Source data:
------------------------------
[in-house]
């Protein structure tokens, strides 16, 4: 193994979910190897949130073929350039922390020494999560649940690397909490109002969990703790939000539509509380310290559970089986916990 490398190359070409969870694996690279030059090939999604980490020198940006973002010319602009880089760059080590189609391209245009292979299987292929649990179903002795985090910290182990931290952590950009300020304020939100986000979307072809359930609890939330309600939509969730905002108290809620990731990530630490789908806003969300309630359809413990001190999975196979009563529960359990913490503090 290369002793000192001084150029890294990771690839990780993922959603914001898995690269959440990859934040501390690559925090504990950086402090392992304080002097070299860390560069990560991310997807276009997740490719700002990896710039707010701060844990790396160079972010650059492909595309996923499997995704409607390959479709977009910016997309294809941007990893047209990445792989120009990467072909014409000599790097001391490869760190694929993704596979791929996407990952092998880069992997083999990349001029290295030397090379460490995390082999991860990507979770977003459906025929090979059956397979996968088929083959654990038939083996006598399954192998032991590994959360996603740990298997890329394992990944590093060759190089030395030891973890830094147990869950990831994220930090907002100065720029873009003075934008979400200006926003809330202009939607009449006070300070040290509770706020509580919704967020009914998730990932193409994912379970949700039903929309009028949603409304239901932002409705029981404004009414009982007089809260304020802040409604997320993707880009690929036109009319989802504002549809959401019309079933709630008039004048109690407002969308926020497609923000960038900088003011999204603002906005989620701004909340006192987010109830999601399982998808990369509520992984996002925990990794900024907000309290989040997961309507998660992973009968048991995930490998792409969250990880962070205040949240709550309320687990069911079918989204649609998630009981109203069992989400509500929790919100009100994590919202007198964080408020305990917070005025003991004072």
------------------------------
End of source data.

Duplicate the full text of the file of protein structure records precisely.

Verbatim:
[in-house]
């Protein structure tokens, strides 16, 4: 193994979910190897949130073929350039922390020494999560649940690397909490109002969990703790939000539509509380310290559970089986916990 490398190359070409969870694996690279030059090939999604980490020198940006973002010319602009880089760059080590189609391209245009292979299987292929649990179903002795985090910290182990931290952590950009300020304020939100986000979307072809359930609890939330309600939509969730905002108290809620990731990530630490789908806003969300309630359809413990001190999975196979009563529960359990913490503090 290369002793000192001084150029890294990771690839990780993922959603914001898995690269959440990859934040501390690559925090504990950086402090392992304080002097070299860390560069990560991310997807276009997740490719700002990896710039707010701060844990790396160079972010650059492909595309996923499997995704409607390959479709977009910016997309294809941007990893047209990445792989120009990467072909014409000599790097001391490869760190694929993704596979791929996407990952092998880069992997083999990349001029290295030397090379460490995390082999991860990507979770977003459906025929090979059956397979996968088929083959654990038939083996006598399954192998032991590994959360996603740990298997890329394992990944590093060759190089030395030891973890830094147990869950990831994220930090907002100065720029873009003075934008979400200006926003809330202009939607009449006070300070040290509770706020509580919704967020009914998730990932193409994912379970949700039903929309009028949603409304239901932002409705029981404004009414009982007089809260304020802040409604997320993707880009690929036109009319989802504002549809959401019309079933709630008039004048109690407002969308926020497609923000960038900088003011999204603002906005989620701004909340006192987010109830999601399982998808990369509520992984996002925990990794900024907000309290989040997961309507998660992973009968048991995930490998792409969250990880962070205040949240709550309320687990069911079918989204649609998630009981109203069992989400509500929790919100009100994590919202007198964080408020305990917070005025003991004072």